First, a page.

This book was provided by Catherine West through This Is A Blog About Books in exchange for my honest review. No monetary compensation was exchanged.
Yesterday's Tomorrow by Catherine West is a bittersweet tale set in the chaos of the 1960s. Young journalist Kristin Taylor travels to Vietnam in search of truth and discovers much more. Her raw and honest reporting stirs up trouble both for her and the man she's falling in love with.
I love that this novel is set in a time period underserved by publishing. The 60s was a time that shaped our future, a time people grappled with ideas of war and peace and equality.
The writing was beautiful, and the story was captivating.
Yesterday's Tomorrow kept me turning pages, and in the end, wishing for more.
West did a masterful job evoking emotion in the reader.
I had zero interest in reading about Vietnam, but picked up Yesterday's Tomorrow and couldn't put it down.
It moved me more deeply than a book has in a very, very long time. When I shut the book, I felt disturbed. West made me believe her characters were real people, and I hurt for them as though they were.
I loved the cover of this book. It helped to set the tone for what to expect inside! I was thankful for the review copy and the opportunity to read such a gripping, emotional book.
Catherine West pens an honest portrayal of how disturbing the Vietnam War was for everyone. What happened there, the challenges they faced and how the soldiers were treated so horribly when they came home.
Main character Kristin Taylor is young and was passionate about being the best reporter in Vietnam, which wouldn't be easy in a male dominated field. She was compelled to complete the mission her father died trying to complete.
She partnered up with Luke Maddox, who was a photographer per her bosses' request. This guy got under her skin. Who did he think he was bossing her around - They were equal partners last time she checked?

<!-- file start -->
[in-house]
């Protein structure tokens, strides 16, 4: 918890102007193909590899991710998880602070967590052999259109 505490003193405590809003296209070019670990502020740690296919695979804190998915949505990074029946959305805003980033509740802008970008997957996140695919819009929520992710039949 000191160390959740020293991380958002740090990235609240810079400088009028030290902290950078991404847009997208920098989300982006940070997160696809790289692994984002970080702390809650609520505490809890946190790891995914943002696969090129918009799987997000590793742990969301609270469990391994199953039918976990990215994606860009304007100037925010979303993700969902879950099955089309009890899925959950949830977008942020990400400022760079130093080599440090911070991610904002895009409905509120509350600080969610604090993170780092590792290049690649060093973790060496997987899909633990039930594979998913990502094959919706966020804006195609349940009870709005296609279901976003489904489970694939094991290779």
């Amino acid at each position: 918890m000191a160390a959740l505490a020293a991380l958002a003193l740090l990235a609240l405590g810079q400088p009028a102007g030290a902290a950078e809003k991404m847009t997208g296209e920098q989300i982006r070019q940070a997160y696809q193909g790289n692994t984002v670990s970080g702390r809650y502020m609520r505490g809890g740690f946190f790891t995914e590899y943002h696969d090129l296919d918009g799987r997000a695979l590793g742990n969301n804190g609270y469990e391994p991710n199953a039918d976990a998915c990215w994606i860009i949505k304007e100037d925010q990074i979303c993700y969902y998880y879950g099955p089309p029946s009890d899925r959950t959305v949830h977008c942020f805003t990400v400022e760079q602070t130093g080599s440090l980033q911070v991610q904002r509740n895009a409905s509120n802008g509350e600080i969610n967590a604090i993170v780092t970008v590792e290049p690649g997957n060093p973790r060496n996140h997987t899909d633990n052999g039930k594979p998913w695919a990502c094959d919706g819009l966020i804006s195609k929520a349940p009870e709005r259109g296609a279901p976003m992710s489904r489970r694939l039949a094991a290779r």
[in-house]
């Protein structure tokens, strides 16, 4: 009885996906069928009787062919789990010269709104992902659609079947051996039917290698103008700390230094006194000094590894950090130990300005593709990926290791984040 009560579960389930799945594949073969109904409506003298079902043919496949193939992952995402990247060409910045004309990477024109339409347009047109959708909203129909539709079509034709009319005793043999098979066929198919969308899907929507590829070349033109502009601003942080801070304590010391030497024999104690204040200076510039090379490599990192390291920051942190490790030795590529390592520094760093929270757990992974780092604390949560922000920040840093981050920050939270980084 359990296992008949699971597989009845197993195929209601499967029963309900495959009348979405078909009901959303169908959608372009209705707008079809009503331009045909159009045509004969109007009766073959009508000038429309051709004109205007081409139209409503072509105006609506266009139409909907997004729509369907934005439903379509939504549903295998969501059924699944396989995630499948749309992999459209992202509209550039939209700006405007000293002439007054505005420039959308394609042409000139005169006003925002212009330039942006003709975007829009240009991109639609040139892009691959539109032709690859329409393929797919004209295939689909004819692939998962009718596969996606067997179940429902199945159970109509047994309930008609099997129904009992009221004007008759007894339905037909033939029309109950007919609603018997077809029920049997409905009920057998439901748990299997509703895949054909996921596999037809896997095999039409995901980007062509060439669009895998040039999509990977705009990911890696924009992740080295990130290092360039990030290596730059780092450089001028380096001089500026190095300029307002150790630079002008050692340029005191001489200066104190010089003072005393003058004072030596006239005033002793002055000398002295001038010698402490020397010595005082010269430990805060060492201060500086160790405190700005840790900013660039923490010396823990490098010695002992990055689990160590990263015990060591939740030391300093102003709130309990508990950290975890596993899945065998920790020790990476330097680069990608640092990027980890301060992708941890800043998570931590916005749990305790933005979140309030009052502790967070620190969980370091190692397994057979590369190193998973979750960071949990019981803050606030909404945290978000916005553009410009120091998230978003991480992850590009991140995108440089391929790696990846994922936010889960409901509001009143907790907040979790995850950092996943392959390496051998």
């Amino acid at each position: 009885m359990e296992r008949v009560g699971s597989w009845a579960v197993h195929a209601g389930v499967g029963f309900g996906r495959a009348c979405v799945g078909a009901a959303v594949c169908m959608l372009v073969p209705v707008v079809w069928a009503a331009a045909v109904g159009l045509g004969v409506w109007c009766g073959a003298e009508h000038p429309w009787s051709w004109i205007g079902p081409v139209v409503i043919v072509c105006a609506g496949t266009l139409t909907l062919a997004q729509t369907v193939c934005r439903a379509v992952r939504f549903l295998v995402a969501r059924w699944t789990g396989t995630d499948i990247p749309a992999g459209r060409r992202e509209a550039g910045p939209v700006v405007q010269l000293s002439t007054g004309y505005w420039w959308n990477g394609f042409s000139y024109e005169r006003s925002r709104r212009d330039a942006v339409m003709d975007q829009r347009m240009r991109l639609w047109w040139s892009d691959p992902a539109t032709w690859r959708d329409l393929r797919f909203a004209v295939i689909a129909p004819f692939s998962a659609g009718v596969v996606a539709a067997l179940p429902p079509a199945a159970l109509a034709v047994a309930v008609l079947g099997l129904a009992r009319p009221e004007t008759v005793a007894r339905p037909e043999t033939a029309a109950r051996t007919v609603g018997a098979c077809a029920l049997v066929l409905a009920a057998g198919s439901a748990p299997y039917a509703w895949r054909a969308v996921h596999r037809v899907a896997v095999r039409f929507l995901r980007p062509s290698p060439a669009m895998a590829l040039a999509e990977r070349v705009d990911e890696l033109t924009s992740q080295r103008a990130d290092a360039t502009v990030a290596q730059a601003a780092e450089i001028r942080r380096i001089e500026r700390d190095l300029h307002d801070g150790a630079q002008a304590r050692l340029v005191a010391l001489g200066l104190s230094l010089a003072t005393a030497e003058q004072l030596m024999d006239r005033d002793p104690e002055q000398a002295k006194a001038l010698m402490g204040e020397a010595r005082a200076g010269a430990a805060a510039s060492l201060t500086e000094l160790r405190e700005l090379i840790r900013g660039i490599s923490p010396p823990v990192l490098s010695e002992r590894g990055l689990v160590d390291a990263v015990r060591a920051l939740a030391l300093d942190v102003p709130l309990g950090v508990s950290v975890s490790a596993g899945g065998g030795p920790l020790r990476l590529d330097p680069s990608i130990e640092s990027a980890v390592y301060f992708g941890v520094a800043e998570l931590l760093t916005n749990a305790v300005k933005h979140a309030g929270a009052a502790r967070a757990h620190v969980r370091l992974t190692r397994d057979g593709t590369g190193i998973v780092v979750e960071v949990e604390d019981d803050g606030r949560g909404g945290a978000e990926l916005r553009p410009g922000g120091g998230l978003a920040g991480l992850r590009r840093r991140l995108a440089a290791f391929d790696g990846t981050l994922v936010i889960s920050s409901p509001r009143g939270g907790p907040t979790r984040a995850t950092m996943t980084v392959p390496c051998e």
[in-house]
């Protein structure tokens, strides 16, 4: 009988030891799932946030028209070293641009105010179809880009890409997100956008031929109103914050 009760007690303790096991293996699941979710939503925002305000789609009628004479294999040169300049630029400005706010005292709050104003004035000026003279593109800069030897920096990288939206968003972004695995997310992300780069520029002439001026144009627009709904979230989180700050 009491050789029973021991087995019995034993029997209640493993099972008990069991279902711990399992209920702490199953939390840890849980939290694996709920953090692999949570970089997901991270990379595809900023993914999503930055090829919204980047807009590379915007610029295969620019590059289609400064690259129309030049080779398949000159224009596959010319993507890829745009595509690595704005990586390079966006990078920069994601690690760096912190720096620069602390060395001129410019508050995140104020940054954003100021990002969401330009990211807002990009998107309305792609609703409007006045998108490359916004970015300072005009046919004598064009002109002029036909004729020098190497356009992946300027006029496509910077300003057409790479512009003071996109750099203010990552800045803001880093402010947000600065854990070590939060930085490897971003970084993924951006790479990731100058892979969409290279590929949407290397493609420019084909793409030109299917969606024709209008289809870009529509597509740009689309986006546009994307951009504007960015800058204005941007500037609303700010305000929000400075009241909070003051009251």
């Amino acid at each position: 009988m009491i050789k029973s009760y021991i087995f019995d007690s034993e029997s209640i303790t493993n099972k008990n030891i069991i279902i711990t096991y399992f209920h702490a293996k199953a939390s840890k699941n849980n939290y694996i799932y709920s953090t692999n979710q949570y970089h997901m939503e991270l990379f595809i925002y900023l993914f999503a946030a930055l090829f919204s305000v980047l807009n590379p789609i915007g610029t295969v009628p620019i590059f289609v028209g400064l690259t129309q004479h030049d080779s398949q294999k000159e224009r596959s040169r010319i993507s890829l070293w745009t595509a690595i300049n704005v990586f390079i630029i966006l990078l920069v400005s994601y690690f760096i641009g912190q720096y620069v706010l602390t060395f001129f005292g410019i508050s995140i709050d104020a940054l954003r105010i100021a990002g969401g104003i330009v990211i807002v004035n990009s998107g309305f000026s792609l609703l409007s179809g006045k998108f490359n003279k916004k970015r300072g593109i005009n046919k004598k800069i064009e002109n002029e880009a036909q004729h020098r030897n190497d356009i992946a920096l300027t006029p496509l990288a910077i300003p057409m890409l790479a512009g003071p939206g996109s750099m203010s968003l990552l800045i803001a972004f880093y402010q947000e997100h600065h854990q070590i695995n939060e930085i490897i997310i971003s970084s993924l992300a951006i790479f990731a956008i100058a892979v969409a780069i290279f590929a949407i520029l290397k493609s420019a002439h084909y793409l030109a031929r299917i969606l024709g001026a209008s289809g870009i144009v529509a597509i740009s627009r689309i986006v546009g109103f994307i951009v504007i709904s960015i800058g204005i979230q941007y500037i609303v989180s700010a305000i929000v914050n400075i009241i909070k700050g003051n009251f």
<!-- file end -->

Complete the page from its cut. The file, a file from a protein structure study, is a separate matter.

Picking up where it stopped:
Kristin tells her partner, "Luke this war has gone on so long that nobody back home seems bothered by what's going on over here_I don't think they have a clue what it's really like for the guys on the front lines. Neither do the people who think we should be here. The whole country is caught up in a political quagmire. If you support the war, you're accepting the death of countless men in the name of freedom; if you protest against it you're a peace-loving hippie in bed with the communists."
Kristen found conditions rough and wanted to be safe. She learned to survive and had a sarcastic wit about her. Things were crazy, but she found herself drawn to her partner. That was the craziest thing of all- she fought it on many levels. Luke was an amazing photographer but could he be trusted? She was becoming tough and street wise, and wondered who she could rely on? She knew she definitely couldn't depend on God!
Kristin asked her brother Teddy, "Where is God in all this madness?" "...Since coming to Vietnam, she'd seen nothing to convince her God even existed."
"Kris_God didn't make this war. We did_when I think about this war, I think about the guys on the front lines, I can't help but think of Jesus. "No greater love has a man who lays down His life for his friends." That's what the guys out there are doing for us. Kris. None of this makes sense, I know, but it makes even less sense without Him!"
Catherine helps the reader get a taste of how people suffered in Vietnam and out- it's gritty and real! She also helped show that God works all things out for His glory and our good! Luke says to Kristin, "We may never know why things happened the way they did. But I don't think that matters. What matters most is how we grow through the struggles we're given. At least that's what I'm trying to do."
I think this explains about everything we go through in life! I enjoyed this unlikely love story in the middle of a chaotic war called Vietnam. I hadn't realized all the political issues and how dangerous it was not only for a woman but for anyone that was trying to help fight the good fight.
Thanks Catherine for such an honest, brutal look at this war. This story was gripping and would make a great summer read! Not only will you learn about Vietnam and history but you'll see the hand of God at work in all things, amazingly- even in the middle of war. I look forward to reading more by this author!